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Transcript of Adrienne Rich
The Younger Adrienne Rich
Her Later Life
Early Life and Family Roots
Evident Talent at an Early Age
Her father encouraged her to read and recite poetry as a child.
He was very critical of her work but nevertheless, groomed her writing abilities.
Interestingly, Adrienne was said to have had fingers stained with ink from writing and practicing her penmanship so often.
As a child, she read William Blake, John Keats, Robert Frost, and T.S Eliot.
One of her dreams as a child was to travel to Europe.
She already had some works published as a young girl.
Her Family Upbringings
Adrienne's family was very diverse in religion.
Her father was a Jew and her mother was a Protestant, but she was raised as a Christian and baptized in the Episcopal Church.
She attended Radcliffe College, the sister college to Harvard at that time.
Adrienne began to experiment and develop her writing style. Around that time in 1951, her poetry collection,
A Change of World
, was published and she received an award as a Yale Younger Poet.
Her Personal Life
Adrienne married Alfred Conrad a graduate of Harvard. Her marriage completely dissatisfied her parents, and she broke relations with them shortly after her marriage.
A few years after having three children, Adrienne divorced Alfred Conrad. One year later, he committed suicide.
Her role as a mother and wife strained her career and she wrote a lot on her conflicted purpose of being a mother, wife, and poet.
Near this time, her life shaped many of her early works including,
The Diamond Cutters and Other Poems, Snapshots of a Daughter in Law
Necessities of Life.
Some of Her Works
Leaflets: Poems (1965-1968)
The Will to Change (1971)
Diving into the Wreck: (1971-1972)
Poems: Selected and New (1950-1974)
Twenty-One Love Poems (1976)
The Dream of Common Language (1974-1977)
Other Popular Feminist Writers
Feminist Poets: Barbara Hutchins, Barbara Drake and Margaret Atwood
More about Adrienne Rich
Anti-War Movement during the Vietnam War
Civil Rights activism
Women's Rights activism
Gay Right's activism
She publicly made known her Lesbianism in the 1970s.
She spoke out for many gay right movements, and much of her work expresses her lesbianism.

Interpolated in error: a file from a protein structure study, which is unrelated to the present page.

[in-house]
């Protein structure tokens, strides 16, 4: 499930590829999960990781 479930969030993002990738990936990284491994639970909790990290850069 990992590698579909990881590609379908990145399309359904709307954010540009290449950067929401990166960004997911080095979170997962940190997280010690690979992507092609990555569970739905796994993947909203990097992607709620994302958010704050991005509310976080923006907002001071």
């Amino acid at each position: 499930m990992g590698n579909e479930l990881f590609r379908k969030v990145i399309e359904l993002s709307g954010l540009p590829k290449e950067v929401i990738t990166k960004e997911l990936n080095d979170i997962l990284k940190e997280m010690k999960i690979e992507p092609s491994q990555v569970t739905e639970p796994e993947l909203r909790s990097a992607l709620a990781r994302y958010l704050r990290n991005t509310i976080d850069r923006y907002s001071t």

Her Advocacy and Political Views
She wrote about various political topics including gay rights, feminism, women’s rights, and civil rights. Her left wing views are clearly evident in her political works.
“It will require a courageous grasp of the politics and economics, as well as the cultural propaganda, of heterosexuality to carry us beyond individual cases or diversified group situations into the complex kind of overview needed to undo the power men everywhere wield over women, power which has become a model for every other form of exploitation and illegitimate control” (Compulsory Heterosexuality and Lesbian Existence).
“My mother is a gentile. In Jewish law I cannot count myself a Jew. If it is true that "we think back through our mothers if we are women" (Virginia Woolf)--and I myself have affirmed this--then even according to lesbian theory, I cannot (or need not?) count myself a Jew” (Reading of History).
“The social world in which I grew up was christian virtually without needing to say so-christian imagery, music, language, symbols, assumptions everywhere- It was also a genteel, white, middle-class world in which "common" was a term of deep opprobrium” (Reading of History).
"Adrienne Rich, Feminist Poet and Essayist, Dead at 82; Rich Influenced a Generation of Women Writers." NY Daily News. N.p., n.d. Web. 16 Mar. 2014.
"Adrienne Rich Photos Profile Photo." Photos of Adrienne Rich. N.p., n.d. Web. 16 Mar. 2014.
"American Poets of the 20th Century The Poets Adrienne Rich (1929-2012)." Adrienne Rich (1929-2012). N.p., n.d. Web. 14 Mar. 2014.
Rich, Adrienne. "Adrienne Rich Reads Prospective Immigrants Please Note." Vimeo. Vimeo, n.d. Web. 14 Mar. 2014.
Rich, Adrienne. “Compulsory Heterosexuality and Lesbian Existence.” Signs, Vol. 5, No. 4, Women: Sex and Sexuality. (Summer, 1980), pp. 631-660.
Rich, Adrienne. ""Power" Animation (read by Adrienne Rich)." Vimeo. Vimeo, n.d. Web. 14 Mar. 2014
Rich, Adrienne. "Readings of History." Snapshots of a Daughter-in-law; Poems, 1954-1962. New York: W. W. Norton, 1967. 35-40. Print.
"Rich's Life and Career--by Deborah Pope." Rich's Life and Career--by Deborah Pope. N.p., n.d. Web. 14 Mar. 2014.
"Zen and Genki." Zen and Genki. N.p., n.d. Web. 16 Mar. 2014.
"And I won't tell you where it is, so why do I tell you anything? Because you still listen, because in times like these to have you listen at all, it's necessary to talk about
What Kind of Times Are These
Adrienne was born on May 16, 1929 in Baltimore, Maryland.
Her mother, Helen Jones, was a concert pianist and composer but after marriage she gave up her career.
Her father worked as a doctor and professor of pathology.
Growing up the older of two sisters, she lived in a house primarily dominated by women.
(Prospective Immigrants Please Note, Adrienne Rich)
(Power, Adrienne Rich)
Two Selected Poems..
Prospective Immigrants Please Note
This poem is more direct and delivers a specific message to a “prospective immigrant”. She wants the immigrant, to remember his or her origins are rooted in his or her country and to never forget who he or she is. She even advises that while the immigrant may choose to stay or leave his or her country, the door, hence the new country has no guarantees.
The speaker is not known, it could be Rich...
Rich writes the poem about Marie Curie, as a means of exploring a successful woman of science in a time in the 1860s when women rarely held jobs in science fields.
Marie Curie suffered from radiation sickness, thus she died of her own discovery, radium, which is what Rich means when she says that Marie Curie died from the own power which she sought and possessed.